Austrian politicians announced plans to introduce a new law over the summer that would ban hijabs in schools for girls under 10-years-old.
Austria’s coalition government pledged Wednesday to deliver a draft of the bill by Summer of 2018 to protect kindergarten and elementary school girls. The coalition will help the kids integrate into Austrian culture and society, according to ABC. The bill comes as a response to what Freedom party and the Austrian People’s Party members see as the threat of “political Islam” in Austria.
“Our goal is to confront any development of parallel societies in Austria,” Chancellor Sebastian Kurz said, according to BBC.
Legislators referred to the upcoming law as the “child protection law.” The legislation will be a “symbolic act” signifying Austria’s resistance to the influences of Islamic culture that do not align with Austrian culture, lawmakers said.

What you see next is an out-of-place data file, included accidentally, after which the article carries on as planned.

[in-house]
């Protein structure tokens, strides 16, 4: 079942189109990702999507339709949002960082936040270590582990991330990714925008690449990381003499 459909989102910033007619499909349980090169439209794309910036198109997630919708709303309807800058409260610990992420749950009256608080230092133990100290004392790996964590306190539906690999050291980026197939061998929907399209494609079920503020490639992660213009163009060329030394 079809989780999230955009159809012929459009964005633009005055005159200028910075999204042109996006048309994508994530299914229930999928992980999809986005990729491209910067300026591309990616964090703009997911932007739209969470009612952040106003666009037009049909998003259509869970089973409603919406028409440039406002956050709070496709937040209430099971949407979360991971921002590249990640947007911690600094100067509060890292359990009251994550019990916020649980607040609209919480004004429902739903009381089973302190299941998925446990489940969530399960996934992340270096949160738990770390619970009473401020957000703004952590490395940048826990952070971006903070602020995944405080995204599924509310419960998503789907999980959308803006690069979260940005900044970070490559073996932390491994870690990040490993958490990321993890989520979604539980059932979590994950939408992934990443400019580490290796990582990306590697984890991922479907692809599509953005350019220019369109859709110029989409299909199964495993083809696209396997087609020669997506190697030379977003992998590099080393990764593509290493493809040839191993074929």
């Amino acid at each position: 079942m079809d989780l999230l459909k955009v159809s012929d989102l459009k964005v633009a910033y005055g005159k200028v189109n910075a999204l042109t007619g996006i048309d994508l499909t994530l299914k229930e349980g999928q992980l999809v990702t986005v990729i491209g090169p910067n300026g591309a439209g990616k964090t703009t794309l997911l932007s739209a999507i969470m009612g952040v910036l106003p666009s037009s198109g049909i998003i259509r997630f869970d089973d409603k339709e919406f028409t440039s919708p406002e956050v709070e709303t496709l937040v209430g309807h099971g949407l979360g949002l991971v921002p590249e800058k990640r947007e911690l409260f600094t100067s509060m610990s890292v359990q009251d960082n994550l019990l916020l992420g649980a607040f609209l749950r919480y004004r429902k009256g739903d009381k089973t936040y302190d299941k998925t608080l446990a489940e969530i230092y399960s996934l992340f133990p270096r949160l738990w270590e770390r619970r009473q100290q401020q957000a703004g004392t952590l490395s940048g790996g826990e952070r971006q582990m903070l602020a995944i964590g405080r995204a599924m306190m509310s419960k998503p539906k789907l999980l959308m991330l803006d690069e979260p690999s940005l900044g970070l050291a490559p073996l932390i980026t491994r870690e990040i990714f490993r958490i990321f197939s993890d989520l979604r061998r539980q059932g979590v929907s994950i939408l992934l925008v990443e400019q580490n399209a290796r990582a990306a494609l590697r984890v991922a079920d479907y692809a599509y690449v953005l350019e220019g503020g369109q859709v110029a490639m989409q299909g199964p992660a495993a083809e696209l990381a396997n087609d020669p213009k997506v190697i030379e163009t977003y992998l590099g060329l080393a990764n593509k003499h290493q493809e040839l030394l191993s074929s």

Austria’s Muslim community decried the news of the planned law, saying it was unnecessary and would not truly protect children.
“This initiative is not truly about taking care of children and being concerned about their well-being. It is more or less another symbolic action taken by policy to signal a broader public, to say, we are in control when it comes to the Islam issue,” Austria’s Islamic Religious Community spokeswoman Carla Amina Baghajati said, according to ABC.
Rising numbers of girls in kindergarten and elementary school wearing hijabs is a “growing phenomenon,” Kurz claimed. However, wearing a hijab is rare for girls of that age in the Muslim community, since Muslim girls usually start wearing hijabs as teenagers, Baghajati said.
Austria became the fifth European country to ban full face veils in 2017 as part of an integration law meant to promote Austrian culture among immigrants and asylum seekers. The other four are Germany, Belgium, France and Bulgaria.
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